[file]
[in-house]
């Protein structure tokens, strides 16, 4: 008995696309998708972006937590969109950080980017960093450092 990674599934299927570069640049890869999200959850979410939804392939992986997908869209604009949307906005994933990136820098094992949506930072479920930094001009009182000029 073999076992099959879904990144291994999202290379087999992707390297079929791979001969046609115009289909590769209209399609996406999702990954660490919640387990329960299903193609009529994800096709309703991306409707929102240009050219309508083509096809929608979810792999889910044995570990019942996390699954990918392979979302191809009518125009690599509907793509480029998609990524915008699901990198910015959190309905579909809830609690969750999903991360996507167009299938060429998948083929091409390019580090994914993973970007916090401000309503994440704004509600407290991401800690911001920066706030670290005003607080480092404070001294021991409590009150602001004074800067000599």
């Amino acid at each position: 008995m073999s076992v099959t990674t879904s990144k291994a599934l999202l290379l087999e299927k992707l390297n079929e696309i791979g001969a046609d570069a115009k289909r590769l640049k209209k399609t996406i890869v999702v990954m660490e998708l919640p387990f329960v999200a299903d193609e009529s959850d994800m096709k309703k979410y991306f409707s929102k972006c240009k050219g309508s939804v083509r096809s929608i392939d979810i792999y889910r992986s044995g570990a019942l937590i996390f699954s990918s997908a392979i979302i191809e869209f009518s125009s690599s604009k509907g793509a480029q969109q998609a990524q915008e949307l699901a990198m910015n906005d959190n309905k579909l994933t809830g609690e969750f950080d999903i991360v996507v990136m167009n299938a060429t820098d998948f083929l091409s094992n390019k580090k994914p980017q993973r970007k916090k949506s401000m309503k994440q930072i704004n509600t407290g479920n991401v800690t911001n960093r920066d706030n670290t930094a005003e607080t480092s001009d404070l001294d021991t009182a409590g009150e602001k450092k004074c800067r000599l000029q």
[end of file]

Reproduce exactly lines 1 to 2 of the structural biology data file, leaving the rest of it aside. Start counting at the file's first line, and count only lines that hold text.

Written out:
[in-house]
């Protein structure tokens, strides 16, 4: 008995696309998708972006937590969109950080980017960093450092 990674599934299927570069640049890869999200959850979410939804392939992986997908869209604009949307906005994933990136820098094992949506930072479920930094001009009182000029 073999076992099959879904990144291994999202290379087999992707390297079929791979001969046609115009289909590769209209399609996406999702990954660490919640387990329960299903193609009529994800096709309703991306409707929102240009050219309508083509096809929608979810792999889910044995570990019942996390699954990918392979979302191809009518125009690599509907793509480029998609990524915008699901990198910015959190309905579909809830609690969750999903991360996507167009299938060429998948083929091409390019580090994914993973970007916090401000309503994440704004509600407290991401800690911001920066706030670290005003607080480092404070001294021991409590009150602001004074800067000599």